I thought I had accumulated 3 hours of integration but when you leave the ISO at 100 it doesn’t work that well.
I realized it the last half hour the last night. Of course.

But in the end, the quality of the sky and the brightness of Orion allowed me to produce a correct image.
The stars treatment was quite difficult, stars are still very distorted at f/2.8 on a full frame.

Full image here
Last edited by bystander on Tue Oct 10, 2023 12:30 am, edited 1 time in total.
Reason: Please no hot links to images > 500 kb. Used smaller image.

Tom Glenn
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Re: Submissions: 2023 October

Post by Tom Glenn » Tue Oct 10, 2023 5:24 am

Sunset at the South Pole
ImageSunset at the South Pole by Tom Glenn, on Flickr

I captured this image last Friday at dawn from San Diego. The image shows the southern limb of the Moon with long shadows cast near the sunset terminator. The South Pole is near the top left of the image, and this region is the planned destination for upcoming lunar missions that will once again land humans on the Moon. Many prominent craters are featured throughout the image, including Tycho and Clavius. Slightly above and to the left of Clavius in this image is the crater Moretus, with its central peak casting a long shadow that resembles a sundial. Moretus is over 5km deep from rim to floor.

Image details:
October 6, 2023, 13:15 UTC
San Diego, CA (06:15 PDT)
C9.25 Edge HD telescope
ASI678mc camera
100 frames stacked

maphilli14
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Posts: 33
Joined: Tue May 08, 2012 2:32 am

Re: Submissions: 2023 October

Post by maphilli14 » Tue Oct 10, 2023 5:40 pm

Jupiter's Moon Io caught spying on the Great Red Spot
https://astromikephillips.wixsite.com/home
Copyright: Michael A. Phillips
Animation - https://youtu.be/NsXcI9QVpFc

Kanak Bhuwalka

Re: Submissions: 2023 October

Post by Kanak Bhuwalka » Tue Oct 10, 2023 8:28 pm

Hello, I am a 15 year old astrophotographer, and still in the beginging fases. This is my image of Jupiter, its Great Red Spot, Io, and Europa and I am super proud of it. I wanted to see if I have a chance of making it for the APOD.
Image details:
Copyright: Kanak Bhuwalka
Jupiter
Taken with a 4 in refractor telescope with a eq-3 untracked mount, zwo asi 120mc-s and 3x Barlow (3000mm of FL)
Processed with PIPP, AS3, Registax6 and GIMP.
The moons that are visible are Io and Europa
35 frames visible best 50% used.
Taken on 6 October 2023 from Belgium.
Thanks and clear skies!

Bobinius
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Posts: 45
Joined: Thu Nov 14, 2019 12:18 am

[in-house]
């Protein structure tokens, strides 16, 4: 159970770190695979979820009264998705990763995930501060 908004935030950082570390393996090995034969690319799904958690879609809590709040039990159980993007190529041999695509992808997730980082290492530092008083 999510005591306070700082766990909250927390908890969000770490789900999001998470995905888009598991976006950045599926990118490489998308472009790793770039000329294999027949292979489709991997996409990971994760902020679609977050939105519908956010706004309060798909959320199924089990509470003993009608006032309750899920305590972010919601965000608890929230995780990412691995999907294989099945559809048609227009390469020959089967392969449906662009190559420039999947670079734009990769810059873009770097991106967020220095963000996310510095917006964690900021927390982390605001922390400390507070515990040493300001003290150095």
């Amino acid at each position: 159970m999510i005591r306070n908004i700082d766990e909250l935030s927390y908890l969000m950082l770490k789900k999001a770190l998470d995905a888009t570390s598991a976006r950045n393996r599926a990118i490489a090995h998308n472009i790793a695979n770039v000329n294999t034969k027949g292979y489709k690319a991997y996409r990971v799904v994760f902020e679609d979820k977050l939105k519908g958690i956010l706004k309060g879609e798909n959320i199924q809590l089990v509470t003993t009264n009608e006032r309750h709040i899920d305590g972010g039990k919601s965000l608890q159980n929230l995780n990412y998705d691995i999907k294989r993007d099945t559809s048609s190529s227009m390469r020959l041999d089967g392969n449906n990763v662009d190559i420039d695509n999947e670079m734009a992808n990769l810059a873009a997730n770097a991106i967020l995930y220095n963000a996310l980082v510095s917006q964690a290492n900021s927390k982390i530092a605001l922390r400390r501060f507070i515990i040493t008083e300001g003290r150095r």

Re: Submissions: 2023 October

Post by Bobinius » Tue Oct 10, 2023 9:26 pm

Penguin Ad Astra : Barnard 175, vdB 152

Copyright: Bogdan Borz

This region in Cepheus is very rich in interesting objects, from a dark nebula, Bok globules, reflection nebula to a Herbig Haro object. And also a planetary nebula plus a supernova remnant. vdB 152 is the blue reflection nebula on top of a Bok globule, the Herbig Haro object can be seen below the beak of the penguin. The SNR is faintly seen as red filaments on the right (I did not use Ha) and the planetary nebula is on the lower right. The nebula gives me the impression of seeing a penguin flying towards the stars.

Telescope: ONTC 250mm f3.8
Camera: ASI 2600MM @ - 10°C
Filters: Baader LRGB 36mm
Mount: Skywatcher AZEQ6 R Pro
Location: Personal remote observatory, e-Eye Extremadura, Spain
Dates: July 18-28 2023
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Richardwhitehead
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Posts: 13
Joined: Thu Feb 11, 2021 4:37 am

Re: Submissions: 2023 October

Post by Richardwhitehead » Wed Oct 11, 2023 4:55 am

This is a widefield view of the Crescent Nebula (NGC6888) and the surrounding wonderful area of Cygnus Nebulosity and the very faint "Soap Bubble" nebula seen just below it.
The Crescent Nebula is the nebulosity caused by gas shells being ejected from the massively hot central star, Wolf-Rayet star WR 136. There are two shells here, one still expanding, and one bouncing back off the outer shell that is incoming. Very conveniently, they have very different ionized gas profiles and therefore in a narrowband image such as this, show as very different colors.
The shell still expanding glowing in the light of triple-ionized Oxygen ( Blue/green) and the incoming rebound shell in the glow of red ionized Hydrogen.
As you can see the entire background is awash with Hydrogen glow and is one of my favorite areas of the sky, looking like it's on fire.
The soap bubble nebula was unknown until 1973, and is a planetary nebula.
NGC 6888 is about 25 lights years across, and 5000 light years from earth, WR136 has a luminosity or 260,000 x that of our sun!
Tech stuff
Location : my garden, St. George , VT, USA
Scope : Takahashi FSQ-106 EDX4
Mount : A-P 110 GTO-AE
Eagle 4 pro Computer
Images 15 x 5 mins Ha Chroma 3nm, 15 x 10 mins OIII Chroma 3nm
(Shot SII , but not worth including)
Modified HOO image
processed entirely in Pixinsight